Mr. Nando was known for his notorious activities including extortion as was evident from the fact that the police tried to track down the phone number retrieved from the ‘demand letter’ which was put in an envelope together with one bullet of AK-47 rifle and stealthily inserted underneath the shutter of Nur Jewellery Shop located at Hatta allegedly by a faction of the armed outfit Kangleipak Communist Party (KCP) for extorting Rs. 5 lakh. Tracking the phone number, police raided the Male Ortho Ward on 12th March 2019 and found that Nando had been using many mobile phones including one android phone which was also used by Kaphulong, a Village Defence Force (VDF) personnel deployed in the four-member team headed by ASI Laishram Kesho Singh as the security guard of Nando. Why and how a security personnel Kaphulong could use an accused Nando’s phone is seemingly clueless. Photos and phone numbers of Jail SP, staff members and Manjur were recovered from Nando’s android phone. On that day itself, Mr. Manjur was suspended after Additional SP Roni Singh of Imphal East Police filed a report on the basis of the recovery of photos and voice call recordings from Nando’s phone. Police also arrested Nando’s father who admitted that Nando while being treated at the JNIMS hospital indulged in some criminal activities like extortion.

Manjur reportedly admitted that he had telephonic conversation with Nando in about 17 voice calls because he was acting on the advice of some senior officials who asked him to try to win Nando’s confidence so that he might extract extortion-related information from the under trial. Who were the ‘some senior officials’ who abetted Manjur to do so? What are the contents of the voice call recordings? Why was the IO seemed to be hiding the actual findings from the analysis of the voice calls? Do the contents of the conversations between Manjur and Nando establish any common interests between them? Why was he killed in police custody if nothing was confirmed from the analysis of the voice calls? The allegations against Manjur apart, is it possible that Manjur knew about links between Nando and other police officials in organizing criminal activities in some way or other that necessitated his custodial elimination? Is it seemingly possible that there might have been some kind of connections between the other security personnel and the under trial Nando? This possibility is seemingly ruled out as is evident from the investigation angle that the police have adopted in this case so far. Nevertheless, this aspect of the killing of a policeman in police custody needs to be crucially examined for solving the unique custodial mystery.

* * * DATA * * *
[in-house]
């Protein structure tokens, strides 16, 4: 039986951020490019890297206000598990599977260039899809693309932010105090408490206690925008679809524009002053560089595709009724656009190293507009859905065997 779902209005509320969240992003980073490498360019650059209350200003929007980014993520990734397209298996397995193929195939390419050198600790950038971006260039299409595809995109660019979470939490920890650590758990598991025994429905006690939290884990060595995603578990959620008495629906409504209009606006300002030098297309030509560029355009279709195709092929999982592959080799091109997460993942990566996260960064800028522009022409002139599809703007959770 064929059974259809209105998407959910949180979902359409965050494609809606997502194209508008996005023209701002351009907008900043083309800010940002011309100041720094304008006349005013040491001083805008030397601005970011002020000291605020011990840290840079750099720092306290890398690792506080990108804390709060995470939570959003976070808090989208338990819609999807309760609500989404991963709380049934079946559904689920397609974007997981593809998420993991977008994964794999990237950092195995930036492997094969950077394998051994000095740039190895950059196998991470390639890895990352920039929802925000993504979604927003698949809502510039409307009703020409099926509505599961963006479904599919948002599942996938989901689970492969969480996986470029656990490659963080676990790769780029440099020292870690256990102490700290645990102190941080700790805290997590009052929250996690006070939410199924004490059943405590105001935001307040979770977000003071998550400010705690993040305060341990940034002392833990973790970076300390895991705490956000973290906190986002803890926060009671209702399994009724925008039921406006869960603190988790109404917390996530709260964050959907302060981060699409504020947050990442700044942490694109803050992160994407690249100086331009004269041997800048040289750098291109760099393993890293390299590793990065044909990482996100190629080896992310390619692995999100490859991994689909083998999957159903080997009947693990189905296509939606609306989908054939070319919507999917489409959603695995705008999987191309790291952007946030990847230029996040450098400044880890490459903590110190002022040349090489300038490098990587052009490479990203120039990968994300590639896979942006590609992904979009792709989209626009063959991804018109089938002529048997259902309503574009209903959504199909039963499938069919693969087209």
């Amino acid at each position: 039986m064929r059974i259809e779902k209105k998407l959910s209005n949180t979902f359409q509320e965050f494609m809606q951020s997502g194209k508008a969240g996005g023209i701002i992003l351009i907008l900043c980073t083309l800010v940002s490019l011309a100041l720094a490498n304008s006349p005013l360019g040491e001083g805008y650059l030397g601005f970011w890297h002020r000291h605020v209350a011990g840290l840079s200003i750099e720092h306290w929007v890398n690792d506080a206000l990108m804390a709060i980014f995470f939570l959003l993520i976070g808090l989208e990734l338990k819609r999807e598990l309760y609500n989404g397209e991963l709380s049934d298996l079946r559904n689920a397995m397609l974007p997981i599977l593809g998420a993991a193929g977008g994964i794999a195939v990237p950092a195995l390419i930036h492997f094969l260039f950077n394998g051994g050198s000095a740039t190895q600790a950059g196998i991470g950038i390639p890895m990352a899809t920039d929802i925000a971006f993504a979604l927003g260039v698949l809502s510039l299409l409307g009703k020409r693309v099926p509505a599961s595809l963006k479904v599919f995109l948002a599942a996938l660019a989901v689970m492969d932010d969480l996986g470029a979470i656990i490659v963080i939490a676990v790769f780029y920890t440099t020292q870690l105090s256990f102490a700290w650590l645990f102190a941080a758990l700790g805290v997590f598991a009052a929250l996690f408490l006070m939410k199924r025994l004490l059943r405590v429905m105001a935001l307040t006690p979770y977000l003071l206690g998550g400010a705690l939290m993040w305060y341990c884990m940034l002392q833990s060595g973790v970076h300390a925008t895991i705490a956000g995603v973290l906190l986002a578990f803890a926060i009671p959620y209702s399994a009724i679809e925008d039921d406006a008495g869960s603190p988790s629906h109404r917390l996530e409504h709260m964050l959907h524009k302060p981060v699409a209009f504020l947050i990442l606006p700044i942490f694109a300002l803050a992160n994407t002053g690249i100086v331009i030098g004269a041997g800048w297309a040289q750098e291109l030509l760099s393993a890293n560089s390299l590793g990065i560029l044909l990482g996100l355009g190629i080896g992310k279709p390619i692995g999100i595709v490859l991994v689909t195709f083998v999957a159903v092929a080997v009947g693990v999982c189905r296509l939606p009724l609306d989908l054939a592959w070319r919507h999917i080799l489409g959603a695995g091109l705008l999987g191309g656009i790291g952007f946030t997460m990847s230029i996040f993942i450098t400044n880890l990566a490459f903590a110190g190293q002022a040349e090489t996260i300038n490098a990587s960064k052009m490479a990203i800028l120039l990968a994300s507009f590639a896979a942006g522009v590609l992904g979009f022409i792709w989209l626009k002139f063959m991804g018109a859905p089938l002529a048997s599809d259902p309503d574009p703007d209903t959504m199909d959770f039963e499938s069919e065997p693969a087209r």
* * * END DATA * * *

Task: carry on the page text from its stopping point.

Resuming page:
Nando escaped from JNIMS’s Male Ortho Ward on 26th March 2019 and Mr. Manjur was summoned for interrogation on the following day and subsequently was arrested for his alleged role in Mr. Nando’s escape. Ironically, the immediate causal factor for his arrest was the mere charge that there was a photo of him on Nando’s android phone and they had telephonic conversations. These pieces of ‘evidence’ used by police as the basis of the charge seemed quite far-fetched considering Manjur’s plain statement that he had sent the photograph to the mobile phone of Mr. Nanaobi, a VDF personnel deployed under him as security guard of MLA Yamthung Haokip only to convey the message that he would not be able to come for duty as he was suffering from diarrhoea and got admitted to the Public Hospital at Hatta. Manjur was clueless and perplexed as to how and why the photo sent to Nanaobi’s phone at Special Ward could be there in Nando’s phone at Male Ortho Ward of the hospital. Obviously, any charge of Manjur’s involvement in the under trial’s escape seems quite irrelevant and irrational since Manjur was already suspended and he was not on duty when Mr. Nando escaped.

Obviously, Kesho Singh being the head of the security guard of Nando was aware about Nando’s criminal activities besides the recovery of incriminating documents including 12 extortion letters along with two mobile phones. But, when statements of Kesho, Kaphulong and other jail staffs were taken, they merely admitted that they knew about the existence of photos in Nando’s phone and about regular meetings between Nando and two girls who came wearing camouflages. None of them revealed the secret shrouding over the existence of various incriminating clues in Nando’s phone. However, seemingly in a damage control move, Kaphulong, Kesho Singh and ASI Lenlanzom Singsom who were in the security team of Nando were also suspended but not arrested.